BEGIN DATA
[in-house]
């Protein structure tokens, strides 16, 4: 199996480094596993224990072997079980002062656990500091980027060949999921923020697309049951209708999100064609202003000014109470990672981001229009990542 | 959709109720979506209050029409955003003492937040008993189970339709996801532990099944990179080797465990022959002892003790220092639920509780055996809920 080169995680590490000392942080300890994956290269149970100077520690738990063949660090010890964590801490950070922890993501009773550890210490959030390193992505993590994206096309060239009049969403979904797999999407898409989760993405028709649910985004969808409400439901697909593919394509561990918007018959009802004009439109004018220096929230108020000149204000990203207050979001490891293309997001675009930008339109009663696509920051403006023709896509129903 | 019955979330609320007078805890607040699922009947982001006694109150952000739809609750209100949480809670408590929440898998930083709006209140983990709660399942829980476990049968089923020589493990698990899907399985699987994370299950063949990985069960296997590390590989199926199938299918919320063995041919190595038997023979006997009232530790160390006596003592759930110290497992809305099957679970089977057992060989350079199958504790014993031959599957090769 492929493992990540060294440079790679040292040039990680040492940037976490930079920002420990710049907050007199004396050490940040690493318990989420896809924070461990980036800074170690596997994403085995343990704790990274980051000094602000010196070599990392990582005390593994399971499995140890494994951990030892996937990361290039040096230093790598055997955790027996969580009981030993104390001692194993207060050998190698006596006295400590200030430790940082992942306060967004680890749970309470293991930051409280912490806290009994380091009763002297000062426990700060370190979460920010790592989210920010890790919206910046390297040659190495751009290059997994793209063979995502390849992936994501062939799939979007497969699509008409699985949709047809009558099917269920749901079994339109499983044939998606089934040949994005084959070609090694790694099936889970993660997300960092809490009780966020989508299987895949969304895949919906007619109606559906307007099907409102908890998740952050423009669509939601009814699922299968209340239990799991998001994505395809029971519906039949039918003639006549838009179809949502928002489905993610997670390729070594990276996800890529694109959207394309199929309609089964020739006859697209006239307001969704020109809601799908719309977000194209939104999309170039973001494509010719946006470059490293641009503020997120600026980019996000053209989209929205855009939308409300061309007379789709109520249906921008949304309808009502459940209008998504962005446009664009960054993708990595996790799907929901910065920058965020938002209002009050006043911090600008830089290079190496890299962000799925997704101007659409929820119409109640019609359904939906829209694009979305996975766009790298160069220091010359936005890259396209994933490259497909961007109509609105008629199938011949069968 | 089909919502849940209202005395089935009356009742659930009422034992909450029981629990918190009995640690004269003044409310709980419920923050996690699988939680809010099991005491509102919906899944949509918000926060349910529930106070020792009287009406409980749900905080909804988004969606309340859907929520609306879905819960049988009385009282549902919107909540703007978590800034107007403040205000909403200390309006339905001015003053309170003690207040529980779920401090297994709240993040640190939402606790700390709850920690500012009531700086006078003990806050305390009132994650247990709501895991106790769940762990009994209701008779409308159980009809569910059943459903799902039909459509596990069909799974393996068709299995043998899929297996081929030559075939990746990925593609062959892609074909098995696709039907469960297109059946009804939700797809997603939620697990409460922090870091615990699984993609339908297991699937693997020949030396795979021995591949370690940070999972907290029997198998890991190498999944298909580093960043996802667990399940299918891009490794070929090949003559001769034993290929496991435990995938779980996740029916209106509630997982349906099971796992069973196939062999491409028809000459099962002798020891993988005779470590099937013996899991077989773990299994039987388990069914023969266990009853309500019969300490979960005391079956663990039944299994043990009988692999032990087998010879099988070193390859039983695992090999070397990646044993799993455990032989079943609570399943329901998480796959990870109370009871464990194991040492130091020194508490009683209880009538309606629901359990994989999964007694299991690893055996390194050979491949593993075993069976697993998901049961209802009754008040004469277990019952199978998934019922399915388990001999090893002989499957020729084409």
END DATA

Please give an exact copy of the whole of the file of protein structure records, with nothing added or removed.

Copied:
[in-house]
């Protein structure tokens, strides 16, 4: 199996480094596993224990072997079980002062656990500091980027060949999921923020697309049951209708999100064609202003000014109470990672981001229009990542 | 959709109720979506209050029409955003003492937040008993189970339709996801532990099944990179080797465990022959002892003790220092639920509780055996809920 080169995680590490000392942080300890994956290269149970100077520690738990063949660090010890964590801490950070922890993501009773550890210490959030390193992505993590994206096309060239009049969403979904797999999407898409989760993405028709649910985004969808409400439901697909593919394509561990918007018959009802004009439109004018220096929230108020000149204000990203207050979001490891293309997001675009930008339109009663696509920051403006023709896509129903 | 019955979330609320007078805890607040699922009947982001006694109150952000739809609750209100949480809670408590929440898998930083709006209140983990709660399942829980476990049968089923020589493990698990899907399985699987994370299950063949990985069960296997590390590989199926199938299918919320063995041919190595038997023979006997009232530790160390006596003592759930110290497992809305099957679970089977057992060989350079199958504790014993031959599957090769 492929493992990540060294440079790679040292040039990680040492940037976490930079920002420990710049907050007199004396050490940040690493318990989420896809924070461990980036800074170690596997994403085995343990704790990274980051000094602000010196070599990392990582005390593994399971499995140890494994951990030892996937990361290039040096230093790598055997955790027996969580009981030993104390001692194993207060050998190698006596006295400590200030430790940082992942306060967004680890749970309470293991930051409280912490806290009994380091009763002297000062426990700060370190979460920010790592989210920010890790919206910046390297040659190495751009290059997994793209063979995502390849992936994501062939799939979007497969699509008409699985949709047809009558099917269920749901079994339109499983044939998606089934040949994005084959070609090694790694099936889970993660997300960092809490009780966020989508299987895949969304895949919906007619109606559906307007099907409102908890998740952050423009669509939601009814699922299968209340239990799991998001994505395809029971519906039949039918003639006549838009179809949502928002489905993610997670390729070594990276996800890529694109959207394309199929309609089964020739006859697209006239307001969704020109809601799908719309977000194209939104999309170039973001494509010719946006470059490293641009503020997120600026980019996000053209989209929205855009939308409300061309007379789709109520249906921008949304309808009502459940209008998504962005446009664009960054993708990595996790799907929901910065920058965020938002209002009050006043911090600008830089290079190496890299962000799925997704101007659409929820119409109640019609359904939906829209694009979305996975766009790298160069220091010359936005890259396209994933490259497909961007109509609105008629199938011949069968 | 089909919502849940209202005395089935009356009742659930009422034992909450029981629990918190009995640690004269003044409310709980419920923050996690699988939680809010099991005491509102919906899944949509918000926060349910529930106070020792009287009406409980749900905080909804988004969606309340859907929520609306879905819960049988009385009282549902919107909540703007978590800034107007403040205000909403200390309006339905001015003053309170003690207040529980779920401090297994709240993040640190939402606790700390709850920690500012009531700086006078003990806050305390009132994650247990709501895991106790769940762990009994209701008779409308159980009809569910059943459903799902039909459509596990069909799974393996068709299995043998899929297996081929030559075939990746990925593609062959892609074909098995696709039907469960297109059946009804939700797809997603939620697990409460922090870091615990699984993609339908297991699937693997020949030396795979021995591949370690940070999972907290029997198998890991190498999944298909580093960043996802667990399940299918891009490794070929090949003559001769034993290929496991435990995938779980996740029916209106509630997982349906099971796992069973196939062999491409028809000459099962002798020891993988005779470590099937013996899991077989773990299994039987388990069914023969266990009853309500019969300490979960005391079956663990039944299994043990009988692999032990087998010879099988070193390859039983695992090999070397990646044993799993455990032989079943609570399943329901998480796959990870109370009871464990194991040492130091020194508490009683209880009538309606629901359990994989999964007694299991690893055996390194050979491949593993075993069976697993998901049961209802009754008040004469277990019952199978998934019922399915388990001999090893002989499957020729084409």